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Present in UK
Notifiable – See ‘Report a sighting’ below
Scientific name – Ips cembrae (I. cembrae)
(Picture: Max Blake, Forest Research)
(Picture: Max Blake, Forest Research)
Ips cembrae, the large larch bark beetle, is a bark-boring beetle native to Europe which attacks Larix spp., in particular European larch, Larix decidua.
Other scientific names of I. cembrae include Bostrichus cembrae, I. cembrae engadinensis, I. shinanoensis, and Tomicus subelongatus. It is morphologically very similar to the Asian species I. subelongatus, also a larch bark beetle; gene sequence analysis has found, however, that the two species are distinct.
Ips cembrae is only present in Europe (including non-EU regions of Central and Northern Russia, Ukraine, Switzerland and mainland United Kingdom). The beetle occurs throughout the natural and most of the planted range of L. decidua, as well as that of L. kaempferi. There are some areas within the UK where I. cembrae is not present. These areas include Northern Ireland, the Isle of Man, and the “Pest Free Area” (PFA) in West Scotland. In the EU, “Protected Zone” status is given to areas free from I. cembrae, such as Greece and Ireland. Although it has been reported in Asia, these accounts are more likely of the closely related species I. subelongatus.
Ips cembrae is primarily a pest of L. decidua but can also attack exotic larch species planted in Europe, such as Japanese larch L. kaempferi and hybrid larch Larix x eurolepis. It has also been observed to breed in fallen Pinus and Picea species when there is a limited availability of larch hosts.
Within Northern Ireland, the Isle of Man, and the PFA, I. cembrae is considered a quarantine pest, and thus phytosanitary measures are in place to prevent its introduction to these areas. Outside of these regions, I. cembrae is widespread and is not considered a quarantine pest. Within both its natural and introduced range (mainland UK, Netherlands, and Sweden), the beetle is usually a secondary pest that attacks trees already weakened by contributory stress factors, e.g. environmental stress or damage by other pests and diseases. It is, therefore, a much less damaging pest than the closely related Spruce bark beetle, I. typographus, and the risk presented to the quarantine areas is much lower. Nevertheless, if there is an abundance of suitable breeding material, enabling a substantial increase in the population size, then attack of live standing trees can occur. Suitable breeding material includes recently felled logs, windthrown stems, and dying trees, and therefore fresh thinning residues and storm-damaged trees increase the risk posed by the beetle. Large populations can also cause damage to live standing trees through the maturation feeding carried out by adults on young twigs.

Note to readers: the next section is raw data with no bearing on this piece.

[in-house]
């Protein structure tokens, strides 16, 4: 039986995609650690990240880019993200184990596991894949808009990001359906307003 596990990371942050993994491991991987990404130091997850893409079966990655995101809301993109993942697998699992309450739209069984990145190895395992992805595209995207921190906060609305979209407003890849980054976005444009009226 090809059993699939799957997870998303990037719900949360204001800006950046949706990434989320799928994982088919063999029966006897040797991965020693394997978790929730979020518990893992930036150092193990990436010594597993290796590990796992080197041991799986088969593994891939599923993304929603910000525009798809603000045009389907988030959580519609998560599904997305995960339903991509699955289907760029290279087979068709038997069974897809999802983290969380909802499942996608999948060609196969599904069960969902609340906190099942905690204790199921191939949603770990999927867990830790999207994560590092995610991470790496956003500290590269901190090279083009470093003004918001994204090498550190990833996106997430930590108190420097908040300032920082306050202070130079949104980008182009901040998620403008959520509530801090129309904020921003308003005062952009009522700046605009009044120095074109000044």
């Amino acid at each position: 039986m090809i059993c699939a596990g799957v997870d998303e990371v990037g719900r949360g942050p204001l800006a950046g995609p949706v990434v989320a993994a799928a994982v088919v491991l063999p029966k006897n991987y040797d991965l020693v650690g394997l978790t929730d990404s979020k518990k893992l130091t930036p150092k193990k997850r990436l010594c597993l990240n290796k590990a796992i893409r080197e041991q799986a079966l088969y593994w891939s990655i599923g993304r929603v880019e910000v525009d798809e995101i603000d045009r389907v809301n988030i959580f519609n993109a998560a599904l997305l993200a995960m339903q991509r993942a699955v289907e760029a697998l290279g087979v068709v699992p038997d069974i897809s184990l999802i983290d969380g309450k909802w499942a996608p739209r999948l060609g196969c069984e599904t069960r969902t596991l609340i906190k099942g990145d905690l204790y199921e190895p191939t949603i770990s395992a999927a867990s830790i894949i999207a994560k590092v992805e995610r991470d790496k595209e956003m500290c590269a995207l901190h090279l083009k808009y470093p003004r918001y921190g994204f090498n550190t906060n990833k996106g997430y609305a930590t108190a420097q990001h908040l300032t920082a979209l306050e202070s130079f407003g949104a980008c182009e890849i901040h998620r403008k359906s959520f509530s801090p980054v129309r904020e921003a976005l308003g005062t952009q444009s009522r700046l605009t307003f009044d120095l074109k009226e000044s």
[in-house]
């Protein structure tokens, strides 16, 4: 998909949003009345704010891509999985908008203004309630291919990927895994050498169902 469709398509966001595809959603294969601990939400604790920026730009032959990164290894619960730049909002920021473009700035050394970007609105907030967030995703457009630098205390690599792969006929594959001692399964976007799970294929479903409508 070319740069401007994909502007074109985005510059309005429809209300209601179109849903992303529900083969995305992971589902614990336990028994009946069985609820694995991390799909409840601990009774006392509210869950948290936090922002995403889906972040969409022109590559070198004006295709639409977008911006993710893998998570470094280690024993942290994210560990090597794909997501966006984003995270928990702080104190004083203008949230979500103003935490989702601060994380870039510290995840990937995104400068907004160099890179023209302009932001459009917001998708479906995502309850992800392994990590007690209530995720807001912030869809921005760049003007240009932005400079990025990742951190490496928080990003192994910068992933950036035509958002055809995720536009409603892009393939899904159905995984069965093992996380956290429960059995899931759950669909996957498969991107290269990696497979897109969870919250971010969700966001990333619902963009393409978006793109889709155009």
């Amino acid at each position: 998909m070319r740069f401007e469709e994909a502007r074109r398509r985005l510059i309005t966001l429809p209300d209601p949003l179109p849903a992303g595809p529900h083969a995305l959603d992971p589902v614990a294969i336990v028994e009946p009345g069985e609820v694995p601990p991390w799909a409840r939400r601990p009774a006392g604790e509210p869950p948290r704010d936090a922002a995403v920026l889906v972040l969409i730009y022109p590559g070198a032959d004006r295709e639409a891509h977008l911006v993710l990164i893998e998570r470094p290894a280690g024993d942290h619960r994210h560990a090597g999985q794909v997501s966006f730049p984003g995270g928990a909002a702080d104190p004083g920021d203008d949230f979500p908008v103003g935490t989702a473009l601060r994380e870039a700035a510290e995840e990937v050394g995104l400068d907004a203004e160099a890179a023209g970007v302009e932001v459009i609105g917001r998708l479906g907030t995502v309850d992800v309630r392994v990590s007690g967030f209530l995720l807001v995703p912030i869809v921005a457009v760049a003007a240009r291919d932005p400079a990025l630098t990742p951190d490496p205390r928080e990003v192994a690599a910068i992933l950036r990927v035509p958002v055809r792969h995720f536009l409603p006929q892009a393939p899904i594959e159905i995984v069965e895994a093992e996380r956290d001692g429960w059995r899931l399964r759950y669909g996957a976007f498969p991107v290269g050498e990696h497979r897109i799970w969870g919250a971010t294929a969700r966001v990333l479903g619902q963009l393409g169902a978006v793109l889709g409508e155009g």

Ips cembrae is associated with numerous species of fungi including ‘ophiostomatoid’ or ‘blue stain’ fungi. The most notable of these is Ceratocystis laricicola, which kills bark and cambium in the host tree, stains the sapwood and likely contributes to the dieback and killing of larch during I. cembrae outbreaks.
Frass ejected by tunnelling adults may collect on bark around entrance holes or on the ground below. Adult maturation feeding within the twigs of healthy trees can lead to significant foliage loss where populations are large, and twigs broken by their tunnelling may be found at the base of host trees. Woodpecker activity (pecked holes) may be abundant where there are many galleries beneath the bark. Canopy dieback and needle discoloration are key signs that a tree has been severely attacked. Aerial surveillance can be used to identify groups of potentially attacked trees and followed up by ground surveys to confirm the presence of an infestation. Removal of the bark from infested material will expose the distinctive I. cembrae gallery systems and larvae, pupae and adults where galleries are still active.